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Cultivating and gardening in late summer

03 August 2021

Leave the idea behind that gardening and cultivating is only for spring and early summer! Lettuce, kale, and carrots are only a few of the fall favorites that are perfect to cultivate in late summer. 

This time of the year is also a perfect opportunity to give your garden land some love. Protect it from weeds and add some nutrients to keep it healthy during fall and winter.

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How do I cultivate during late summer?

You can prepare yourself for fall cultivations by pre-cultivating cuttings to sow directly into the soil by late summer. If that is not the case; do not worry. You have time to sow seeds directly into the soil as well. 

There are several plants that thrive in autumn weather, since the temperatures are cooler and the sun does not risk burning them.

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What should I cultivate during late summer?

Leafy greens tend to grow fast. Some varieties are actually preferred to sow during late summer, as they thrive in cooler temperatures, and do not risk getting damaged by the bright sun. Lettuce and arugula are two examples of fall-friendly leafy greens. Sugar peas also grow best in cooler weather. If cultivated in August, they can be harvested in autumn.

Other fall-friendly alternatives to cultivate are black cabbage and kale. Asian cabbage varieties such as pak choi and tatsoi are super fast and very cold-resistant. These are among the best seeds to sow in late summer and autumn, as you will be able to harvest them all the way until winter. 

Several vegetables that grow underground are fast enough to be harvested during autumn if cultivated in late summer. As they are underground, they are also naturally protected against frost. Carrots, radishes, turnips, and kohlrabi are examples of these.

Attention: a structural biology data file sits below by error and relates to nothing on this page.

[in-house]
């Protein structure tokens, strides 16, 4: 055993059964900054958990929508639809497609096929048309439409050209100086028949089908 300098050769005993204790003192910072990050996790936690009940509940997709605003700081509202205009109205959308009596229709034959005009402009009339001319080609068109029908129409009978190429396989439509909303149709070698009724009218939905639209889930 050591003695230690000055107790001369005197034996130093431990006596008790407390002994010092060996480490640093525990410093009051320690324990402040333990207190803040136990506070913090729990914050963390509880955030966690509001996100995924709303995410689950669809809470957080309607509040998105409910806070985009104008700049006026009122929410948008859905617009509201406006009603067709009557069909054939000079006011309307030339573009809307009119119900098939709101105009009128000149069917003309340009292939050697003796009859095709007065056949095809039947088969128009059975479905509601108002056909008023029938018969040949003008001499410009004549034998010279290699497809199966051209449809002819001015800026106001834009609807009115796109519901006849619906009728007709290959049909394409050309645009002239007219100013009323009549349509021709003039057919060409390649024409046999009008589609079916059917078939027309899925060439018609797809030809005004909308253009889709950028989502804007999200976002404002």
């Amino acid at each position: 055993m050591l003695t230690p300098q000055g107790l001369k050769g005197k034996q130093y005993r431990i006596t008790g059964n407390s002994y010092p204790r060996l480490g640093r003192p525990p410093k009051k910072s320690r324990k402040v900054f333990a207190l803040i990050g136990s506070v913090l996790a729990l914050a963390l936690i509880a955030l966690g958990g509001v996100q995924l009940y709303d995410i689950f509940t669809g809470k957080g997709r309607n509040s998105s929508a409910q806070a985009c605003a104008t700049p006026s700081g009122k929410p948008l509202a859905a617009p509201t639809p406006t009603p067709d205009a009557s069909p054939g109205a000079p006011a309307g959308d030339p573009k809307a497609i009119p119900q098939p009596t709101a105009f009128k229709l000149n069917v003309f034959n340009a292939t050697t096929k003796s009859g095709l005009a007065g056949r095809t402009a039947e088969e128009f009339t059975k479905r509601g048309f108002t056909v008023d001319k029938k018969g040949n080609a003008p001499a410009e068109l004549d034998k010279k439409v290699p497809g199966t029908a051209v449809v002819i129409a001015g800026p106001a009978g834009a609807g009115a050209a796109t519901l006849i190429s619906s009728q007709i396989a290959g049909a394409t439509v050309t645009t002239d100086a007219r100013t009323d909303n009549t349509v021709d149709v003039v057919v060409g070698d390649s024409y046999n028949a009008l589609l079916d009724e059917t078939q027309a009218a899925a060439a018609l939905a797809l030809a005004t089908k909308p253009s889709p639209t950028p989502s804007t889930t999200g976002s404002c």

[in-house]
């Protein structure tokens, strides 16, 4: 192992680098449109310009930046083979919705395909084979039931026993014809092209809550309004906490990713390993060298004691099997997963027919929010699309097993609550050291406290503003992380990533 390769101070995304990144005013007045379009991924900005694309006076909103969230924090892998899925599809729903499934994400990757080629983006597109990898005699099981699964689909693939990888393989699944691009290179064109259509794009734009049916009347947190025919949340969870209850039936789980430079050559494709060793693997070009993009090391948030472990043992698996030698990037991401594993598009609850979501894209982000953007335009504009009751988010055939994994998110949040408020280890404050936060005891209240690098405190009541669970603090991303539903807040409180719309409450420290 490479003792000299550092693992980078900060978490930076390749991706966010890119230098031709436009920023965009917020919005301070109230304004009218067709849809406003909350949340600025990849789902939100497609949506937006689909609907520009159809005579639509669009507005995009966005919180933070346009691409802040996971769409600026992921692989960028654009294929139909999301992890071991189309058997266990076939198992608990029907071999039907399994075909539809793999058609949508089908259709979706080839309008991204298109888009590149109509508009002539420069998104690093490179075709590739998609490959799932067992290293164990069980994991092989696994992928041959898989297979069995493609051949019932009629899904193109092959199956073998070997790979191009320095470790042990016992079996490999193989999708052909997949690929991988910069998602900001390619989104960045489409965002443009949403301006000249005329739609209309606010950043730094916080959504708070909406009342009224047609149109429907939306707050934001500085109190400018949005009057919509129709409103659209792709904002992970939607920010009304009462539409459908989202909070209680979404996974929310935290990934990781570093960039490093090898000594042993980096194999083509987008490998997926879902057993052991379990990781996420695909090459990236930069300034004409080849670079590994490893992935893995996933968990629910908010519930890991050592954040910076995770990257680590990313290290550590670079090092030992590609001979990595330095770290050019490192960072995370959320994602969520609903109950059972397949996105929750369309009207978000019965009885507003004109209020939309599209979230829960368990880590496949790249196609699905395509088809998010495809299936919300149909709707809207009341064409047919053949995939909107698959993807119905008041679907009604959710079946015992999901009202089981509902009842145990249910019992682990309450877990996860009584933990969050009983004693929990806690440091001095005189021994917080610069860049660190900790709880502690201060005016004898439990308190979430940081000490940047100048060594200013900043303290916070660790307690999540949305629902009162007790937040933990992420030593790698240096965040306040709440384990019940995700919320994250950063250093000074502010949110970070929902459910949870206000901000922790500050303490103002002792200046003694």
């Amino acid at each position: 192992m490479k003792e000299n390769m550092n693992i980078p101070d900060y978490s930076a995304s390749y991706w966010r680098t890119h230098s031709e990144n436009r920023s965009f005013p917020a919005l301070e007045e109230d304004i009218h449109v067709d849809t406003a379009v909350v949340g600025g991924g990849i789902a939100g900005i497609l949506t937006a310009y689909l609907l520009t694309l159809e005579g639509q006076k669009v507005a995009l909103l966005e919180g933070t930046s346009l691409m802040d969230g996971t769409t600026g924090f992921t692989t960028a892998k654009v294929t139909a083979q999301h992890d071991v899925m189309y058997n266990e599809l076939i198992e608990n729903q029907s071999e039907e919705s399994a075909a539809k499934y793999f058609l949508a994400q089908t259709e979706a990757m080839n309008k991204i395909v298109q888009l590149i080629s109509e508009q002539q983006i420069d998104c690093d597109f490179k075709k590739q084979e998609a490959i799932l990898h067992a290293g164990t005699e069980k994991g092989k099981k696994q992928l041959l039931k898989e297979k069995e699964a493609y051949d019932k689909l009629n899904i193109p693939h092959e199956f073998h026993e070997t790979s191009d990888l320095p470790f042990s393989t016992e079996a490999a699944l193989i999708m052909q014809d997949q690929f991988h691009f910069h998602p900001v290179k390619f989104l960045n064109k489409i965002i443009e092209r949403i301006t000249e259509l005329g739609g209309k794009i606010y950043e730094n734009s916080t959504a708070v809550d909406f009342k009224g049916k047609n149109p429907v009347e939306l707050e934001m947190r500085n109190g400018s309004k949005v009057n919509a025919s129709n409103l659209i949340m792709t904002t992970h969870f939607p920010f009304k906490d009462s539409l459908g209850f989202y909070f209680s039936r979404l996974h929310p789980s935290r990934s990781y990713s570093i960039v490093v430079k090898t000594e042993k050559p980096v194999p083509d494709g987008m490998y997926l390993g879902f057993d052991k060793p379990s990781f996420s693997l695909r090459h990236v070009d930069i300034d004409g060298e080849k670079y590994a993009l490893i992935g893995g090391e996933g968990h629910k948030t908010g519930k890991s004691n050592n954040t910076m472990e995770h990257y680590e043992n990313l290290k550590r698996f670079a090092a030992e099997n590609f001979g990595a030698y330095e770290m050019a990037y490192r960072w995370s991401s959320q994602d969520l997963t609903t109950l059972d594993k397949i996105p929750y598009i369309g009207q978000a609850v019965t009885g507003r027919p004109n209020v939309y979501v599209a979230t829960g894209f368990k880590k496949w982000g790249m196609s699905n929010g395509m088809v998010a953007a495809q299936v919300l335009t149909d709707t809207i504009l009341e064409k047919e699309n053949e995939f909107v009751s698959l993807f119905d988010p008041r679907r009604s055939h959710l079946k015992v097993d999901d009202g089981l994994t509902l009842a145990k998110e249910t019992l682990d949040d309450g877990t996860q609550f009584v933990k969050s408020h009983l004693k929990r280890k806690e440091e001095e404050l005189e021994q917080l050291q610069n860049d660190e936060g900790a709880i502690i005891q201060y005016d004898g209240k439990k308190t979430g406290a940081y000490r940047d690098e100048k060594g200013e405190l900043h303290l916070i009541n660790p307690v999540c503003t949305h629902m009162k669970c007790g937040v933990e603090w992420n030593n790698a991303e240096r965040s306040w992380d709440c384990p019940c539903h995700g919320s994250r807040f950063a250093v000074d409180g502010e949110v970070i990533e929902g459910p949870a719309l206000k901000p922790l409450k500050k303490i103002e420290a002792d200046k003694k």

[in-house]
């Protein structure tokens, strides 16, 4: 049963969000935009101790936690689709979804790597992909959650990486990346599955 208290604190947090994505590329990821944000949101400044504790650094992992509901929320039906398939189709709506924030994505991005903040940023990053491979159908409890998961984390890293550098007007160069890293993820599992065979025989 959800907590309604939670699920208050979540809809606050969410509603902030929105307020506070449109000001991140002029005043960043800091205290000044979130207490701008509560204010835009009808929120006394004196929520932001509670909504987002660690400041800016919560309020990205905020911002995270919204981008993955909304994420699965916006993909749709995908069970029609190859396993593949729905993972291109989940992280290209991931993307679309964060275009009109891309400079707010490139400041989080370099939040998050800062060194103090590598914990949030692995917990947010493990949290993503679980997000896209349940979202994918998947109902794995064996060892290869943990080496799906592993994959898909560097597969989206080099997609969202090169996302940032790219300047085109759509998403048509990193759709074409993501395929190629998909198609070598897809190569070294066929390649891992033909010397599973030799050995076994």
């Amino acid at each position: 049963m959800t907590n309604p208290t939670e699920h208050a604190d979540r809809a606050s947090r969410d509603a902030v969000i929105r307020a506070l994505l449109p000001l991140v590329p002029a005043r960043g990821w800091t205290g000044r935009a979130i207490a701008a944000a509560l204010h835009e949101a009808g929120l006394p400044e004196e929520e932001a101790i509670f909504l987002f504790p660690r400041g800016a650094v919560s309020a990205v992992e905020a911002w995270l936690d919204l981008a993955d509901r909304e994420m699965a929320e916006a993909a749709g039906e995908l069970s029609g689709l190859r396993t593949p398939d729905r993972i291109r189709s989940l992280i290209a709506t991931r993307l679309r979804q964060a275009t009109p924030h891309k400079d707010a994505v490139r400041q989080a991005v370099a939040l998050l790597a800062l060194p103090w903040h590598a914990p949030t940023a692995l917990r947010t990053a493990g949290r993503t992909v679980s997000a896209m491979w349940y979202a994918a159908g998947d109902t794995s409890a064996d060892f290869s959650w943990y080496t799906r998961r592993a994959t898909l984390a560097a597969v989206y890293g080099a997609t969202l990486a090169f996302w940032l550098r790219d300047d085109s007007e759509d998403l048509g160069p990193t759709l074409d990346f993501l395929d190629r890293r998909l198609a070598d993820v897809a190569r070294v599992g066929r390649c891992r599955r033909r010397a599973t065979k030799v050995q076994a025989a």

There are also some fast-growing herbs that can be sown in late summer. Like dill, for example.

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How do I take care of my garden land after harvesting?

A bare surface after being harvested is at risk of losing its nutrients through leaching. Weeds tend to grow on these surfaces as well. If you are not interested in cultivating more at the end of summer, you might want to sow one or more green manure plants in your garden land. Apart from covering the surface of the soil and thereby counteracting the weeds, these plants help improve the structure and add nutrients to the soil. 

How do I protect my plants from the cold?

Even though the days are warm during late summer, the nights can get terribly cold at some places. Pay attention to the temperature and protect your sensitive plants by placing them in warmer places, or cover them with some kind of garden fabric or plant cover.

As the summer ends, it may be wise to place some of your plants indoors if it is possible. Plants such as herbs or tomatoes, for example, can be replanted into pots. With the help from grow lights during the darker and colder months, the plants can grow and give a harvest well into the winter. 

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